Sighting of wrecks on shore should be excellent | News, Sports, Jobs


LANSING – Some trails lead out of the woods by a lake. Some climb a dune for a panoramic view.

And many – more than you probably thought – lead to a shipwreck with a story on a beach.

This summer could be great for viewing shipwrecks on shore, as the U.S. Army Corps of Engineers predicts the water levels in Lakes Michigan and Huron could be nearly 2 feet below records set in 2020.

Michigan’s fascinating maritime history is not limited to old lighthouses or restored lifeboat stations.

The state is blessed with accessible wrecks that don’t require an air tank or wetsuit to view — just a pair of hiking boots, a paddle or snorkel, and a mask.

The heart of shipwreck territory is Sleeping Bear Dunes National Lakeshore, but there are others, including a wreck in Thompson’s Harbor State Park in Près Isle County and further offshore in Pictured Rocks National Lakeshore. of the upper peninsula.

Michigan’s shoreline wrecks are constantly changing, driven by wave action, shifting sand, and Great Lakes water levels.

High and dry for easy viewing this summer will be one of Michigan’s newest exposed wrecks, the Jennie and Annie.

The 137-foot schooner, built in 1863, was rounding Sleeping Bear Point in November 1872 when high winds blew her into the shallows and reefs of Lake Michigan’s famous Manitou Passage. The ship, her crew of 10 and a cargo of corn ran aground 9 miles south near Empire. Only three crew members survived.

Gone forever? Barely. For the past two summers, a significant piece of the hull has been visible on a beach in Sleeping Bear Dunes National Lakeshore.

Here’s a landowner’s guide to other great Michigan shipwrecks:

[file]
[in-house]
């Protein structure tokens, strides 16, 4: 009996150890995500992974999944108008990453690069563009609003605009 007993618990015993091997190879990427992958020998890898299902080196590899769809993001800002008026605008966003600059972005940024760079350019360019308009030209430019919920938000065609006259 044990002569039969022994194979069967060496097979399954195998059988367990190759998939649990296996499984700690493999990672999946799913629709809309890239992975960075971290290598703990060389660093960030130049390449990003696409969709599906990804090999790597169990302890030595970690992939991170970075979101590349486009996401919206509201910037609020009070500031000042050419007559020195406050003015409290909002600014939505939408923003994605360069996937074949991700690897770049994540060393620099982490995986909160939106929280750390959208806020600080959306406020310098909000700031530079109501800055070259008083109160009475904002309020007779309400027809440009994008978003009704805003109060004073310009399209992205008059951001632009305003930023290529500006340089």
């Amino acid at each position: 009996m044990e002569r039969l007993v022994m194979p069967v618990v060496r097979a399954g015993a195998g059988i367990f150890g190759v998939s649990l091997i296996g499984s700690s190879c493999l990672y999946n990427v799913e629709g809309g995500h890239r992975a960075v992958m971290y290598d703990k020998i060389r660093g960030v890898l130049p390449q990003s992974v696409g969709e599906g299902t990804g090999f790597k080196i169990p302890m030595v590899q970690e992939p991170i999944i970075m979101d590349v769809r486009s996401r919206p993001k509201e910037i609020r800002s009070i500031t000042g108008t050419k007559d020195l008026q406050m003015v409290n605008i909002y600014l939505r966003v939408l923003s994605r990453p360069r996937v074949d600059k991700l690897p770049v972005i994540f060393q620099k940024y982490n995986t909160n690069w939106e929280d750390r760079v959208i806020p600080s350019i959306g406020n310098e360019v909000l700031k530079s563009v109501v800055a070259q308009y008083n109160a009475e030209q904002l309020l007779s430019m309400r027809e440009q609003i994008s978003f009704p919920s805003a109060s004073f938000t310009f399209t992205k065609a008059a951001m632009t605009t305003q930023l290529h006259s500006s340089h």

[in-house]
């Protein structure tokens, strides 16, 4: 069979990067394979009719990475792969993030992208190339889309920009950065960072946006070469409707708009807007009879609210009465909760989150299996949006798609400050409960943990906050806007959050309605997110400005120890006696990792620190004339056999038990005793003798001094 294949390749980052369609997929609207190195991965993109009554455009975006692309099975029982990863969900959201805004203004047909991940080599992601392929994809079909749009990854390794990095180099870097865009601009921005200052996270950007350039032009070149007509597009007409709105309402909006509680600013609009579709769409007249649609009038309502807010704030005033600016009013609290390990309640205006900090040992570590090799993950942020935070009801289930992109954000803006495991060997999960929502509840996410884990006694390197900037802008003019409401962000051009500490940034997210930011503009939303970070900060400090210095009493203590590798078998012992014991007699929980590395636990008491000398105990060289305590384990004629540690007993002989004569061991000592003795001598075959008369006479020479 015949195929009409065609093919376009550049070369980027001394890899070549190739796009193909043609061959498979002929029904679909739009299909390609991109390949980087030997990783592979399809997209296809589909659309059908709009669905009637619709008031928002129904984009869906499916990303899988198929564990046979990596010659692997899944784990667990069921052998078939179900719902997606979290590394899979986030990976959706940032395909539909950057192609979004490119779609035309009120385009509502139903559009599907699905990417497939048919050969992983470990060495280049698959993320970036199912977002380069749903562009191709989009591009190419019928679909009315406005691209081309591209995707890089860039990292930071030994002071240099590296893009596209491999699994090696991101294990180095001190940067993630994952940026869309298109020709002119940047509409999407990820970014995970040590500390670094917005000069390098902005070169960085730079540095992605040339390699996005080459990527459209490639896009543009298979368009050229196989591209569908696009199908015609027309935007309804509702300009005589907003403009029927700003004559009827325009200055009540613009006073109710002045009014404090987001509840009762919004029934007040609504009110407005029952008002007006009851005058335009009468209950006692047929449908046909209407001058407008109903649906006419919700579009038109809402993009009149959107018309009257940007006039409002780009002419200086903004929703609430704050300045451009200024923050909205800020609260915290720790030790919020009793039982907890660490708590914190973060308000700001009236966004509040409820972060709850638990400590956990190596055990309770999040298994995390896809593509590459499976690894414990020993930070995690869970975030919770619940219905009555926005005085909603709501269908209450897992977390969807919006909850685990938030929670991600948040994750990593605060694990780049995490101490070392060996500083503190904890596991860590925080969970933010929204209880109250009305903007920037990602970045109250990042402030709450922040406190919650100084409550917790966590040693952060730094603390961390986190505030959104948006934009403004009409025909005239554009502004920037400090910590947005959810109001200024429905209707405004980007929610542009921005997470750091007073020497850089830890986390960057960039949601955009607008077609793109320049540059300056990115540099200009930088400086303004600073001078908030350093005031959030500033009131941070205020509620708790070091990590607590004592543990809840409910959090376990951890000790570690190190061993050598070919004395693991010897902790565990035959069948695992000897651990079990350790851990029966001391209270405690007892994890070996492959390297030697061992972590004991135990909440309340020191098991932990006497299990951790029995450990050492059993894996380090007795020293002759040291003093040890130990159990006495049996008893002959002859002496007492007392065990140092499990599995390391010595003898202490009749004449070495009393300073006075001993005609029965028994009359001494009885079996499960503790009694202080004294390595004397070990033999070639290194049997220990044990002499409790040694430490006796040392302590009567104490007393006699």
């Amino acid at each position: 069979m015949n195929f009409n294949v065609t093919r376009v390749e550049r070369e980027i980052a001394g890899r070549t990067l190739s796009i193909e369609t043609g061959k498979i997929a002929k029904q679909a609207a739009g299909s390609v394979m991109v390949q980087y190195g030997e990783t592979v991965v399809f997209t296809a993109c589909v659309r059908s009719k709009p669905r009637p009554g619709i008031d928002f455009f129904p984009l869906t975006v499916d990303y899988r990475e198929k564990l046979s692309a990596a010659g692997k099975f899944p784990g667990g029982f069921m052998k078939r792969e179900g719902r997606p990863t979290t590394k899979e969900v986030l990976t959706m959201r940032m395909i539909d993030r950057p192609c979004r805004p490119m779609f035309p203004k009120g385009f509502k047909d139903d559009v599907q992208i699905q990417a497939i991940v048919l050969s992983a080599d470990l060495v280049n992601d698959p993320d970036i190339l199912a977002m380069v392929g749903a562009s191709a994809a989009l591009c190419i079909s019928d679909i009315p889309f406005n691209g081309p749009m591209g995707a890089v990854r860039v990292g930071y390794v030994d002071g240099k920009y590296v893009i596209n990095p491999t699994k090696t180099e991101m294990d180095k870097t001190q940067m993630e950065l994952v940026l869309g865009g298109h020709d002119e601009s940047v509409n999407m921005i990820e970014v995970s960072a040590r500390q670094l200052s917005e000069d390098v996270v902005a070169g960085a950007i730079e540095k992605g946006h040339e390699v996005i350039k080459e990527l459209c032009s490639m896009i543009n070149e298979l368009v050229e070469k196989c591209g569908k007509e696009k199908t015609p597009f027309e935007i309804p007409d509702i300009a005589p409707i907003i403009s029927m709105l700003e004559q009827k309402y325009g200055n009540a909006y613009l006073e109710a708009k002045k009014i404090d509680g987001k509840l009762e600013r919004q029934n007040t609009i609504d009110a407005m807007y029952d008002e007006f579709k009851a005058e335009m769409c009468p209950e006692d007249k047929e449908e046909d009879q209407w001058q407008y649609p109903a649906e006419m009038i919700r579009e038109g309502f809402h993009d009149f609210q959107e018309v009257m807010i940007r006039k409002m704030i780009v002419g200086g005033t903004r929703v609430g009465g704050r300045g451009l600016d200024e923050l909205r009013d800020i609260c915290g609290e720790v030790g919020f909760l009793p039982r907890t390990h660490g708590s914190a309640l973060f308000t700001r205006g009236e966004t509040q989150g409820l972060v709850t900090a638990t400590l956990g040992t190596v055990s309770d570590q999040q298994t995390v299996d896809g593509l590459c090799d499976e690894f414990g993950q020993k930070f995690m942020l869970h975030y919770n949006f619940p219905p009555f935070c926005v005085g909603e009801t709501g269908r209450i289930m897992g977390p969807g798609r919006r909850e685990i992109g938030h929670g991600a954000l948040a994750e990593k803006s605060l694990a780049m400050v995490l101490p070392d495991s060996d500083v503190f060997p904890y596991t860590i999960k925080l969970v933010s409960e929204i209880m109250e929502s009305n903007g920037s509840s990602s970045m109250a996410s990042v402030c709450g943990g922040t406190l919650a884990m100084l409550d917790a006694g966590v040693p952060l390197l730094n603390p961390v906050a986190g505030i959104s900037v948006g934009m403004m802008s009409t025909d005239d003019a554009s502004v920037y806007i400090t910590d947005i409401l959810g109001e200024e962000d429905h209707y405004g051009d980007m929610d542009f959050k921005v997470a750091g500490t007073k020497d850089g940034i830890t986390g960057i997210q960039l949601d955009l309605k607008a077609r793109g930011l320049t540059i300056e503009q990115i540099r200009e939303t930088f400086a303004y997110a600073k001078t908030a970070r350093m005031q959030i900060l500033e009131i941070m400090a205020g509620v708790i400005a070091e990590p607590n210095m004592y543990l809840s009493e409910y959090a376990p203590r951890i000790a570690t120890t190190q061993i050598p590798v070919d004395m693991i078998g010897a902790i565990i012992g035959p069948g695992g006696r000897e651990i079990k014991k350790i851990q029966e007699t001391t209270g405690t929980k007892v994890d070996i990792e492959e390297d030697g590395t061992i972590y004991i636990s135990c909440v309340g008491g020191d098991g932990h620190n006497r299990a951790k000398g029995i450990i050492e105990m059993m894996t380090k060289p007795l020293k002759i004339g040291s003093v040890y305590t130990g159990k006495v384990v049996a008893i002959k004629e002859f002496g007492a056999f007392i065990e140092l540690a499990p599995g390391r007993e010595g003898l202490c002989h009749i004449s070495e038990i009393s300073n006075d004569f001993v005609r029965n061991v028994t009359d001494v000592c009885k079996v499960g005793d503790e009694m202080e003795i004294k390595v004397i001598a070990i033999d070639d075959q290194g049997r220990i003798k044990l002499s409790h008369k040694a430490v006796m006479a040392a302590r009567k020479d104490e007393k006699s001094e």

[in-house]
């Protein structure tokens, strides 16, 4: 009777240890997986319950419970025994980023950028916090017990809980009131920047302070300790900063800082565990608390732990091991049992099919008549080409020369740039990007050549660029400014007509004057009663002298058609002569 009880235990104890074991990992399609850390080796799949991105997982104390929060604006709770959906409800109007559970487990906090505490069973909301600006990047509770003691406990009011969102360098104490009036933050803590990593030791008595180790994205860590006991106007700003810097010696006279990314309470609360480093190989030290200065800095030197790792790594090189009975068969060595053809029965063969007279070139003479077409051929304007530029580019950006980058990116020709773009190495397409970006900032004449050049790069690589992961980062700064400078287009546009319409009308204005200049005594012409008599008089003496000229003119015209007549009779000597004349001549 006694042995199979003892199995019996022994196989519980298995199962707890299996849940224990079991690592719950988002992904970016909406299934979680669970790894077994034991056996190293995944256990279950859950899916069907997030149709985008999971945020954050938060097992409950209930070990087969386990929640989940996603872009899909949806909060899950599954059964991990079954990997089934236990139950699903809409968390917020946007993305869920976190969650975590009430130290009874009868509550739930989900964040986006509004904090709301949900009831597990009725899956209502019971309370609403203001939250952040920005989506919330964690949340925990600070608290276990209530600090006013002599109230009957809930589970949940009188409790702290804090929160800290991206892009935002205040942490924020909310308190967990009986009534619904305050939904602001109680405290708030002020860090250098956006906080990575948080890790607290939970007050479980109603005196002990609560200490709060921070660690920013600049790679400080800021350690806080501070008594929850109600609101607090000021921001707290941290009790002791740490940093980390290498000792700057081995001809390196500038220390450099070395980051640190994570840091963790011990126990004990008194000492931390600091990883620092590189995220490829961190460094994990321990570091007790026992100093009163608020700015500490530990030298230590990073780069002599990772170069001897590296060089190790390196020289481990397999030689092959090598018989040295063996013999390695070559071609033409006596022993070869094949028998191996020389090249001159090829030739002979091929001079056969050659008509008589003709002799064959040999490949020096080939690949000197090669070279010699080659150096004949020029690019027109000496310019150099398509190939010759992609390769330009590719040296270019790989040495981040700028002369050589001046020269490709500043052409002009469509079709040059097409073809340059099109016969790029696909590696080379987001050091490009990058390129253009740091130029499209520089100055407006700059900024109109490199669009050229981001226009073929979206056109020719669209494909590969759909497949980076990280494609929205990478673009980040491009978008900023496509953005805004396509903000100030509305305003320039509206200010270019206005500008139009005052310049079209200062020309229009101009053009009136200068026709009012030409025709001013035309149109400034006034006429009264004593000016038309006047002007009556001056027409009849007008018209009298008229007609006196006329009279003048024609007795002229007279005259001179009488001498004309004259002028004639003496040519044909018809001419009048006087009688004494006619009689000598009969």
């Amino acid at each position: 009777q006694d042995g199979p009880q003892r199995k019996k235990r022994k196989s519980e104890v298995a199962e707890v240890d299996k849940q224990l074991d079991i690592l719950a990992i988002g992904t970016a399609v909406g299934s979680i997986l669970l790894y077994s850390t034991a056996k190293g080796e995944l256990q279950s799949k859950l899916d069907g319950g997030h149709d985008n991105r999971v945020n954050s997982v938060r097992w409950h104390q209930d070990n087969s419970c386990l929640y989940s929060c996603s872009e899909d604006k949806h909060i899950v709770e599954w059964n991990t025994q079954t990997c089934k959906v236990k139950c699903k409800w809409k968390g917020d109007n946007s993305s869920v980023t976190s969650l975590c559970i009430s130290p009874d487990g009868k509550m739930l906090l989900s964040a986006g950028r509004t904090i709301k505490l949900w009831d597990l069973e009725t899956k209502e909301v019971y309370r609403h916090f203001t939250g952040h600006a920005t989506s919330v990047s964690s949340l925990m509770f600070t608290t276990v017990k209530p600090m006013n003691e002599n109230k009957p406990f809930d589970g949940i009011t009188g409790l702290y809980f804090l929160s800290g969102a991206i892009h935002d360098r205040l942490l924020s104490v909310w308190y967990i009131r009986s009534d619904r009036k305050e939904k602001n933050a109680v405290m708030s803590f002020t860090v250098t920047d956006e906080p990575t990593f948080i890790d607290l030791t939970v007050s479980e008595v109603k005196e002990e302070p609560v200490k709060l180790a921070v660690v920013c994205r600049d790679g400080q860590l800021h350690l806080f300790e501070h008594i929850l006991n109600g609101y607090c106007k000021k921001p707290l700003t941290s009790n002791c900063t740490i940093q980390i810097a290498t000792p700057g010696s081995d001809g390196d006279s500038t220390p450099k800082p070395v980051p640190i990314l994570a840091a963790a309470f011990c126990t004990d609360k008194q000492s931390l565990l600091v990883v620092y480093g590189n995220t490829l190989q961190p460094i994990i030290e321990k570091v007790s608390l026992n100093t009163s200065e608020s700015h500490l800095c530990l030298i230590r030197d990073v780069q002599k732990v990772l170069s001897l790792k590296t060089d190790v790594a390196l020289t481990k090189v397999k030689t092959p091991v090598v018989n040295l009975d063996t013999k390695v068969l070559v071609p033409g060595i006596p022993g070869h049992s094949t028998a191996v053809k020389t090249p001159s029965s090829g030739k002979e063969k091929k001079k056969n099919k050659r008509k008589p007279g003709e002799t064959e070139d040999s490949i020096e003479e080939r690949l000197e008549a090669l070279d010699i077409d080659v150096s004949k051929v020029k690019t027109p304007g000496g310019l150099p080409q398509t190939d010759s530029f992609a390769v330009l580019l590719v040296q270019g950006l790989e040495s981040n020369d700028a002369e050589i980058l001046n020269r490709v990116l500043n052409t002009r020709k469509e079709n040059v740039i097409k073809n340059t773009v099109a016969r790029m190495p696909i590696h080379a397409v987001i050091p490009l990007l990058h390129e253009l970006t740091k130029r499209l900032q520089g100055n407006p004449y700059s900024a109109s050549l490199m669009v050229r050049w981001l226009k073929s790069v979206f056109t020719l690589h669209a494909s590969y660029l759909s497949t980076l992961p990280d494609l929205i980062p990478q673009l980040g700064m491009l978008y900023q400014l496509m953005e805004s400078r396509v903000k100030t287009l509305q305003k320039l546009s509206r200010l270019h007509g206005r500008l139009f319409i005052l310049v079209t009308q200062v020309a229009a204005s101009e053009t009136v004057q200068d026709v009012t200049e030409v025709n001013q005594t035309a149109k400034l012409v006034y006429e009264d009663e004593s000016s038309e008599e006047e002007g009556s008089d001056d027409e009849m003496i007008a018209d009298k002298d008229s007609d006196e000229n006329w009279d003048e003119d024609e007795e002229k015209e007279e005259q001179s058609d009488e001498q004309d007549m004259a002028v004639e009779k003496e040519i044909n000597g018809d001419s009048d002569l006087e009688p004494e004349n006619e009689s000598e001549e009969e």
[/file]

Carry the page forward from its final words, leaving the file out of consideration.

City of Boston: Built in Cleveland in 1863, this 136-foot-long wooden steamer also featured a mast — and a story of bad luck.

In 1868, it collided with another steamer and sank in the Strait of Mackinac. When the steamer was raised 125 feet two years later, it was the deepest rescue ever attempted in the Great Lakes up to that time.

After being rebuilt in Cleveland, the ship returned to service as a river barge, finally meeting its end on November 4, 1873, in a blinding snowstorm.

It was carrying flour and corn when it ran aground on a sandbar just off the Green Point Dunes Nature Preserve in Benzie County. The raging waves soon broke the hull and the crew abandoned ship.

The remains of the ship are to the west of the reserve’s beach access stairway, 150 to 200 feet from shore, depending on the water level. It is angled in 7 to 8 feet of water, with its stern buried in the sandbar and its bow at times less than 4 feet below the surface of the lake. Snorkeling is easy and visitors can see the outline of the bow in the clear water from the reserve’s second observation deck.

James McBride: Sleeping Bear Dunes National Lakeshore is a graveyard for shipwrecks, including this 121-foot brig built in 1848 and lost in October 1857. A November 2014 storm washed away a 43-foot-long section of the James McBride, this making it the largest shipwreck ever to appear on the park’s shore.